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slugonamission

DirectX View Matrix

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I understand that it is possible to get the current camera position from the inverse view matrix. The problem is, what do the elements in the view/inverse view matrix "mean". I know about matrix transformations, I just don't understand what each element of the view/inverse view matrix means in relation to the camera :( Thanks - Jamie

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Original post by slugonamission
I understand that it is possible to get the current camera position from the inverse view matrix. The problem is, what do the elements in the view/inverse view matrix "mean". I know about matrix transformations, I just don't understand what each element of the view/inverse view matrix means in relation to the camera :(

Thanks - Jamie
Let's start with the object/model/world transform for the camera (that is, prior to inversion). Conceptually this matrix is the result of the transformation sequence rotate->translate. Using row-vector notation, the matrix product that represents this sequence is:
[ xx xy xz 0 ][ 1  0  0  0 ]   [ xx xy xz 0 ]
[ yx yy yz 0 ][ 0 1 0 0 ] = [ yx yy yz 0 ]
[ zx zy zz 0 ][ 0 0 1 0 ] [ zx zy zz 0 ]
[ 0 0 0 1 ][ tx ty tz 1 ] [ tx ty tz 1 ]
Where (xx,xy,xz) is the local side/x basis vector of the object (similarly with up/y and forward/z), and (tx,ty,tz) is the object translation.

To use this matrix as a 'view' matrix, we must invert it (the desired effect of the view matrix is to transform geometry from world space to the local space of the camera, not the other way around).

A property of matrix inversion is that (AB)^-1 = B^-1A^-1. Let R be the rotation matrix (the first matrix in the matrix product shown above), and T be the translation matrix (the second matrix in the product). Each of these has a trivial inverse. R is orthogonal, therefore its inverse is R^T. It can also be shown that to invert T we need only negate the translation elements.

Now to write out the matrix product T^-1R^-1:
[  1   0   0  0 ][ xx yx zx 0 ]   [  xx   yx   zx  0 ]
[ 0 1 0 0 ][ xy yy zy 0 ] = [ xy yy zy 0 ]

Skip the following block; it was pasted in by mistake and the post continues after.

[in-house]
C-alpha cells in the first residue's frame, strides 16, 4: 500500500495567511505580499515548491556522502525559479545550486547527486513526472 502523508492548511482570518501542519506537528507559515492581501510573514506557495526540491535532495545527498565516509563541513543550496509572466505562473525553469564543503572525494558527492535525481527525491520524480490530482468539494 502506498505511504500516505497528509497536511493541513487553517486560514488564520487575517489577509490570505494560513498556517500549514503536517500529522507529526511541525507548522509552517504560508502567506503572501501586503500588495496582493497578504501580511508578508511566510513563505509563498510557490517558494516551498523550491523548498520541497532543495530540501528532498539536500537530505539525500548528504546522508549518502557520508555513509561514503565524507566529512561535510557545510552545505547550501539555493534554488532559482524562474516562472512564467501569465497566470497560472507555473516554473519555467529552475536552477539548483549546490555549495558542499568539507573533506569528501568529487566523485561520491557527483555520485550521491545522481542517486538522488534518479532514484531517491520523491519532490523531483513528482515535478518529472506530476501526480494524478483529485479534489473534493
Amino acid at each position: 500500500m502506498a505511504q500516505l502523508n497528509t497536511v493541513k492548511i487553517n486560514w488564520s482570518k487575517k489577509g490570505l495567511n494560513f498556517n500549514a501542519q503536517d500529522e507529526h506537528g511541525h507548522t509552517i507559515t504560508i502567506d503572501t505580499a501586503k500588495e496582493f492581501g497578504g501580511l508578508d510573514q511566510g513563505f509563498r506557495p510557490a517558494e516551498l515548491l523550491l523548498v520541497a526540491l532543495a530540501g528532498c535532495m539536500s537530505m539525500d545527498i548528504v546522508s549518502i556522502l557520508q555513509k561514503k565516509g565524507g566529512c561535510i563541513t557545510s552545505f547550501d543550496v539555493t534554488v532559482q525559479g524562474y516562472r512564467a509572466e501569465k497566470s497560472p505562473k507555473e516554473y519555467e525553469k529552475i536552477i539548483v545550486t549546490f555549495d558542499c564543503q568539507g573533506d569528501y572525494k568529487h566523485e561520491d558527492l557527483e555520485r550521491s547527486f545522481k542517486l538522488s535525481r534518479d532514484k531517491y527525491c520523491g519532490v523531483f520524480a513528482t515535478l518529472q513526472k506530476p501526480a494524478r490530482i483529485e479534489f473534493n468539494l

[ 0 0 1 0 ][ xz yz zz 0 ] [ xz yz zz 0 ]
[ -tx -ty -tz 1 ][ 0 0 0 1 ] [ -t.x -t.y -t.z 1 ]
Where '.' is the dot product (e.g. -t.x is the dot product of the negated translation vector with the local x basis vector).

If we know the view matrix has been constructed as in the above example, we can reverse the process and extract the actual, untransformed camera position from the matrix. However, in most cases, if you yourself constructed the camera matrix in the first place you should already have the position of the camera object available.

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Original post by slugonamission
... The problem is, what do the elements in the view/inverse view matrix "mean"...


First, the individual elements in a matrix don't "mean" anything. They are just numbers. However, in a model-to-world matrix (a.k.a. "world" matrix), you can find the translation in the bottom row and the orientation and scaling (if any) in the upper-left 3x3 submatrix.

A world-to-view matrix (a.k.a. "view" matrix) can be inverted to get a view-to-world matrix (and vice-versa), which is effectively the equivalent of a model-to-world matrix. So, as you already know, you can get the camera's translation and orientation as described above from the camera's model/view-to-world matrix.

Finally, in an environment where a camera moves and orients in the world, you generally don't manipulate the view matrix directly. Instead, you move and orient the camera through its model-to-world matrix and then invert that to get the view matrix. In that case, as jyk already stated, there is no reason to invert the view matrix to get the camera's position and orientation, since you already know them.

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